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Case Report

Human Infection with Hymenolepis Spp.: Case Reports from East Indonesia

Saleha Sungkar, Indra Sianturi and Gladys Kusumowidagdo*

Department of Parasitology, Faculty of Medicine, University of Indonesia, Jakarta, Indonesia

*Corresponding Author:
Gladys Kusumowidagdo
Department of Parasitology
Faculty of Medicine, University of Indonesia
Jalan Salemba Raya 6, Jakarta, Indonesia
Tel: 62811157792
E-mail: [email protected]

Received Date: May 05, 2017; Accepted Date: May 30, 2017; Published Date: June 05, 2017

Citation: Sungkar S, Sianturi I, Kusumowidagdo G (2017) Human Infection with Hymenolepis Spp.: Case Reports from East Indonesia. Arch Parasitol 1:104.

Copyright: © 2017 Sungkar S, et al. This is an open-access article distributed under the terms of the Creative Commons Attribution License, which permits unrestricted use, distribution, and reproduction in any medium, provided the original author and source are credited.

 

Abstract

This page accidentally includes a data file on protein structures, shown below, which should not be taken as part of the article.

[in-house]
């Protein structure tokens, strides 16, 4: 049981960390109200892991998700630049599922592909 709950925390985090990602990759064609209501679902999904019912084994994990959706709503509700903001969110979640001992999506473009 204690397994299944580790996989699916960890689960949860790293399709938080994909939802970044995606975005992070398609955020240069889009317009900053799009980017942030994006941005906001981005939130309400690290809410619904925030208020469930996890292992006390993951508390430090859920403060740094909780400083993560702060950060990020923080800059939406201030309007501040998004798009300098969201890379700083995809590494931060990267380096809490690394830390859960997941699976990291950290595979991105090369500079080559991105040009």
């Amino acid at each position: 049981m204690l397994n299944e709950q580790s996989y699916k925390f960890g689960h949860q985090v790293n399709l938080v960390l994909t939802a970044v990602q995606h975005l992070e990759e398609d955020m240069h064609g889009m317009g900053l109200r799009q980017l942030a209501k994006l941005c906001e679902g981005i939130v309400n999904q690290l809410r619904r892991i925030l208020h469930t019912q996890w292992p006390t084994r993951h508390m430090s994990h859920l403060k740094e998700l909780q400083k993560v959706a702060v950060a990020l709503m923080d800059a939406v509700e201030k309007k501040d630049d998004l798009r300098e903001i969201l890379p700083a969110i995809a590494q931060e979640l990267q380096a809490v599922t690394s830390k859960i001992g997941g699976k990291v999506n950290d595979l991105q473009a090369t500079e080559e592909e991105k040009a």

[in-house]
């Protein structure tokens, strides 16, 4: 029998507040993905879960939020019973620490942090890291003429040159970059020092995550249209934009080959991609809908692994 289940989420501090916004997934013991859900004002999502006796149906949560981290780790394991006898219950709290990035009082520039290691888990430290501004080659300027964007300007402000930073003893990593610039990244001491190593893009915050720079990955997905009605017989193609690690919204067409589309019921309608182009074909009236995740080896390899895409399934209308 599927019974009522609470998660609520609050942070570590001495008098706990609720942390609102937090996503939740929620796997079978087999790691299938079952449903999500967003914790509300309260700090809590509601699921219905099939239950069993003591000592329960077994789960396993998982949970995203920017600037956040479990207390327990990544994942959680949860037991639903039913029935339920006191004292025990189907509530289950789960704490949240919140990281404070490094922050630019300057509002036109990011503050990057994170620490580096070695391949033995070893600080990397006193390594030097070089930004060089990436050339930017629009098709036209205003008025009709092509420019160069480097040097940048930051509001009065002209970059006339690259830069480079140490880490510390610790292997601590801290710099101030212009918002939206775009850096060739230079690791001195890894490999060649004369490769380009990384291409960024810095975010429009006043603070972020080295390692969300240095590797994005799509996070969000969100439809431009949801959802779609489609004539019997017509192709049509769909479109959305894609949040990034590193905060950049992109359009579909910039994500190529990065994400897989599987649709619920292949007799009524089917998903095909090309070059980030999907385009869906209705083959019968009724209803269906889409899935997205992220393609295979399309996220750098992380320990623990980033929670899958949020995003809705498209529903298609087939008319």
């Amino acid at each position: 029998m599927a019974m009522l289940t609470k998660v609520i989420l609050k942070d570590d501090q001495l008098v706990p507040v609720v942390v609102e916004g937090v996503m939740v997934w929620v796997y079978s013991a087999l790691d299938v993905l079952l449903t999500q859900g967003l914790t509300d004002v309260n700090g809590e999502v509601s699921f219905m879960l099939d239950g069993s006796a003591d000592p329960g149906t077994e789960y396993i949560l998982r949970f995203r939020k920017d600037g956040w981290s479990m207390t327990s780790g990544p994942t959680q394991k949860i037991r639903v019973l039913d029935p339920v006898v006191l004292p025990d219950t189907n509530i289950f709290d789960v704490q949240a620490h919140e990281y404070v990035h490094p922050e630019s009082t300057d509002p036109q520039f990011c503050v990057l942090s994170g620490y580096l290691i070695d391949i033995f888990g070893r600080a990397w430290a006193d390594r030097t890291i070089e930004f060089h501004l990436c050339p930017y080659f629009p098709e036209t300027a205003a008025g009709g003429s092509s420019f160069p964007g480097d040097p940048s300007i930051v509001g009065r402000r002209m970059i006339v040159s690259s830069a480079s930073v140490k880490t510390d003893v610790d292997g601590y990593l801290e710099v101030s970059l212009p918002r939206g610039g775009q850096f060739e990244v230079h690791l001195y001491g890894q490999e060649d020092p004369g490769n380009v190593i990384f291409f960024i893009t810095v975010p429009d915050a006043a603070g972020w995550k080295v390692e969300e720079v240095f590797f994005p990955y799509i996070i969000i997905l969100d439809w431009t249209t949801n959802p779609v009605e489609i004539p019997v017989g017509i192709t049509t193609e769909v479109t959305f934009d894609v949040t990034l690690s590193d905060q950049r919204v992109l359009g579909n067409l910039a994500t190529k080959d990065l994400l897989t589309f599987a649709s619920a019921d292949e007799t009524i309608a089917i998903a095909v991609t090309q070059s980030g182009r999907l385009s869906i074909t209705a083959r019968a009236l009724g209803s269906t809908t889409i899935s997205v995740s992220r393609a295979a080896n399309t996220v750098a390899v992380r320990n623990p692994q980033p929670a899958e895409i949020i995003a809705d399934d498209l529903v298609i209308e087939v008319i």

Although rare, cases of hymenolepiasis (infection by Hymenolepis nana and Hymenolepis diminuta) could be found particularly in poor hygienic and sanitation areas. We conducted a community screening for intestinal parasite by stool examination using kato katz technique in Perobatang village, Southwest Sumba, East Indonesia on July 2016 and three cases of hymenolepiasis were found. First case was a 2-year old female child (H. nana) and the remaining two cases were female 32 years old (H. nana) and a male 38 years old (H. diminuta). The three cases were found positive for severe A. lumbricoides and T. trichiura infection. Diagnosis was acquired by history taking, physical examination and stool examination. Laboratory examination through peripheral blood smear was not performed due to the facilities limitation in the village. The 2-year old child came with the complaints of prolonged cough, cold, chronic diarrhea, low body weight and poor feeding. The adults presented with chief complaints of diarrhea and abdominal discomfort. Patients were given triple dose of 400 mg albendazole. The examination was conducted three weeks after the initial intervention found no signs of H. nana, H. diminuta and A. lumbricoides, however positive for mild T. trichiura infection, an improvement from an initial examination. The chief complaints were improved. Perobatang village is an underdeveloped village with difficulties in accessing clean water thus personal hygienic practices such as hand washing habits, uncontaminated food preparation, and bathing habits were substandard. Practice of open defecation is found due to the insufficient latrines. Improving hygienic practices, sanitation and health awareness are required to control cases of hymenolepiasis and other intestinal helminthiasis.

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